Connecticut is set to become the fifth U.S. state to abolish the death penalty after a 20-16 Senate vote Thursday morning boosted the proposal to remove capital punishment and make life imprisonment the maximum possible sentence for convicts.
Four other states in the last 5 years have repealed the death penalty – including, New Jersey, New York, New Mexico and Illinois, but 16 states in total have repealed capital punishment in the United States. The Hartford Courant reported that the legislation in Connecticut is largely expected to pass the House of Representatives, and Gov. Dannel P. Malloy, a Democrat, has already said he is ready to sign the bill.
Some voters who changed their mind on capital punishment and now oppose it explained that their biggest concern was the possibility that a court's decision may be incorrect and an innocent person might be put to death.
"I cannot stand the thought of being responsible for someone being falsely accused and facing the death penalty,'' explained Sen. Edith Prague, who said he once supported the death penalty "For me this is a moral issue...I don't want to be part of a system that sends innocent people...to the death penalty."
Others, like Sen. Gayle Slossberg, D-Miford, offered a more philosophical outlook about the future of society in relation to capital punishment.
"For me, the most compelling reason to reject the death penalty is to set ourselves on the path to the kind of society we really want for our future,'' she said.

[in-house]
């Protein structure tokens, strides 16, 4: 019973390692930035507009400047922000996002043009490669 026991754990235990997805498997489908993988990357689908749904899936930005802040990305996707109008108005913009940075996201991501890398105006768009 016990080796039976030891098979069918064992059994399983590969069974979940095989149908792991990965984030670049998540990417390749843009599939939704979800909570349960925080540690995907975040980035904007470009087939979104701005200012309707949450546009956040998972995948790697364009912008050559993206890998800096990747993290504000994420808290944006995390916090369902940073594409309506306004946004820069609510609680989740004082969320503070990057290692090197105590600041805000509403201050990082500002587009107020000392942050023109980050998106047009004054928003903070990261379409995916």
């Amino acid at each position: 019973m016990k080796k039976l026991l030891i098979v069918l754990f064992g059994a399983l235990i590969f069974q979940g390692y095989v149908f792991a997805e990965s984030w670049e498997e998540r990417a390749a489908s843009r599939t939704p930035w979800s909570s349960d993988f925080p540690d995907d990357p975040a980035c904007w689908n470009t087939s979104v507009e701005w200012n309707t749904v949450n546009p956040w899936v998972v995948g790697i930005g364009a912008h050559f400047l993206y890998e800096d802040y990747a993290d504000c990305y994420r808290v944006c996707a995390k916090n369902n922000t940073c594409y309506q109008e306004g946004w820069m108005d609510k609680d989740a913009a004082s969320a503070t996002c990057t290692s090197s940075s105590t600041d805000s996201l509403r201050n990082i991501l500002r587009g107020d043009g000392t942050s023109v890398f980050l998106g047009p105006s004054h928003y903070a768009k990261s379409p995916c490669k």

"I want something better for our future. We cannot confront darkness with darkness and expect light," the senator added.
The report explained that it was mostly Republicans who voted in favor of retaining capital punishment.
Senate Minority Leader John McKinney said that fears of executing innocent people are overblown.
"In theory would anybody want to vote for something that could possibly lead to the execution of an innocent person? Absolutely not,'' McKinney offered. "But we're not dealing in theory. We're dealing in the facts that we have, not in Illinois, not in Texas and not in Florida, but here in Connecticut, it's not in dispute. There is no evidence that anyone currently on death row is innocent."
Dr. William Petit, whose wife and two daughters were murdered in a violent home invasion in 2007, tried on Wednesday before the debate to remind the Senate that some crimes are inexcusable and can only be punished by death.
"We believe in the death penalty because we believe it is really the only true just punishment for certain heinous and depraved murders,'' Dr. Petit said.
Eleven inmates are currently on Connecticut's death row, including the two men, Joshua Komisarjevsky and Steven Hayes, who murdered Dr. Petit's family. Even if the state approves the bill to ban capital punishment, however, the sentences of the current death row inmates will not be affected.
Still, the vast majority of U.S. states support the death penalty, as do Americans at large, the most recent Pew Research Center survey found. Although support for the death penalty has been declining since the 1990s, in 2011, 62 percent of the U.S. population was still in favor of it.
In terms of support, there was a bigger divide between political lines than religious beliefs, the poll found. Conservative Republicans favored the death penalty by 84 percent, while only 40 percent of Liberal Democrats supported it. Sixty-seven percent of Protestants, 59 percent of Catholics and 57 percent of Unaffiliated, on the other hand, gave their backing to capital punishment.